You’re a prototype guy. Everything you do is about making devices and experiences that promote long term thinking about the relationships between people, the communities they live in and the institutions they build.
You’ve been working on a series of disaster response live action games that give participants a better understanding of the breadth of emergency response. You create more effective advocates for UNICEF and its campaigns.
You’re a co-founder and senior advisor to Water Canary, a social venture developing a fast, networked, water‐testing device that radically reduces the amount of time, expense, and skill required to test water for pathogens. You and the team were winners in the 2010 NYU Stern 11th Annual Business Plan Competition. You’re currently preparing for a 2011 pilot. You’d never use the word, but you’ve got noble ambitions. There’s more of these networked innovations for the developing world. You’re an advisor on rapidFTR, a mobile phone application and data storage system that helps aid workers collect, sort and share photographs and information about children in emergency situations so they can be registered for care services and reunited with their families. Saving the world, one bit at a time.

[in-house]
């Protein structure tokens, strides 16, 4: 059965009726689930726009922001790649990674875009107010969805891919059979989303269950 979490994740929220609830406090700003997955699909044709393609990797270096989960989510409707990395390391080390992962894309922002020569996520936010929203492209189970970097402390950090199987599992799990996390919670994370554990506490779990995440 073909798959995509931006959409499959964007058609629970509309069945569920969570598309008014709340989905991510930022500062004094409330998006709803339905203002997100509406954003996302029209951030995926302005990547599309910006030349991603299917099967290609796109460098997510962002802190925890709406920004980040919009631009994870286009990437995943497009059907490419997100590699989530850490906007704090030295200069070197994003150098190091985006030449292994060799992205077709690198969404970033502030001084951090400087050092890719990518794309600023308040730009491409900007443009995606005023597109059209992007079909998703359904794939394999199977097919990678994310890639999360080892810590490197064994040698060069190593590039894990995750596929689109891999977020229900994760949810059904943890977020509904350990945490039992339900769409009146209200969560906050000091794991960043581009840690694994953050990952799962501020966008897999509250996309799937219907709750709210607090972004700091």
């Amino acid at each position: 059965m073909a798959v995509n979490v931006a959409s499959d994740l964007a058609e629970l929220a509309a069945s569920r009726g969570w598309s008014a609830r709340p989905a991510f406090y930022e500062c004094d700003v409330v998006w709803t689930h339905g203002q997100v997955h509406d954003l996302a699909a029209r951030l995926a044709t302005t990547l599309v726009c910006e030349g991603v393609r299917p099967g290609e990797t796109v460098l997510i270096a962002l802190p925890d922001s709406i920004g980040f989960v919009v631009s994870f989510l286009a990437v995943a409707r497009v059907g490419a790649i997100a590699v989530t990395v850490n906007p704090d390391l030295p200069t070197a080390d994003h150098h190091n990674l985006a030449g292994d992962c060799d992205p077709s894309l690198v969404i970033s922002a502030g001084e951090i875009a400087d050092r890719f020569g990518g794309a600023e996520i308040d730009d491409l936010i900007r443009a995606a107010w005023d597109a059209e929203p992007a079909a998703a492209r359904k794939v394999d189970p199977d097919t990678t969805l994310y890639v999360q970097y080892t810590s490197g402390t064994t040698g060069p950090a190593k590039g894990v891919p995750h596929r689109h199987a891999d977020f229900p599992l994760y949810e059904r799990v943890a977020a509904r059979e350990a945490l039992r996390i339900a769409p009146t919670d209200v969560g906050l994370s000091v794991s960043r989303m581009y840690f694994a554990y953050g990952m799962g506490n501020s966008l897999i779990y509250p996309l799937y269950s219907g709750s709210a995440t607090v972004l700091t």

You’ve got another gig. You’re adjunct faculty at the Interactive Telecommunications Program of NYU, a “laboratory for the recently possible”, home to one of the most amazing communities of makers and thinkers in NYC, one of whom is you. You teach the ‘Designing for UNICEF’ course with the amazing UNICEF innovations team. Prior to that you completed a one year residency as a researcher at ITP.
You’ve been busy. You worked as a creative technologist at Applied Minds, have participated in innovation workshops for UNICEF Iraq, WaterAid and Magnum Photos, and you spoke at the PSFK 2010 conference about trends in technology for development work.
In other news, you use a Nikon D50 with an 1.4F Nikkor lens, and you lose your sunglasses with amazing consistency. One does not follow from the other.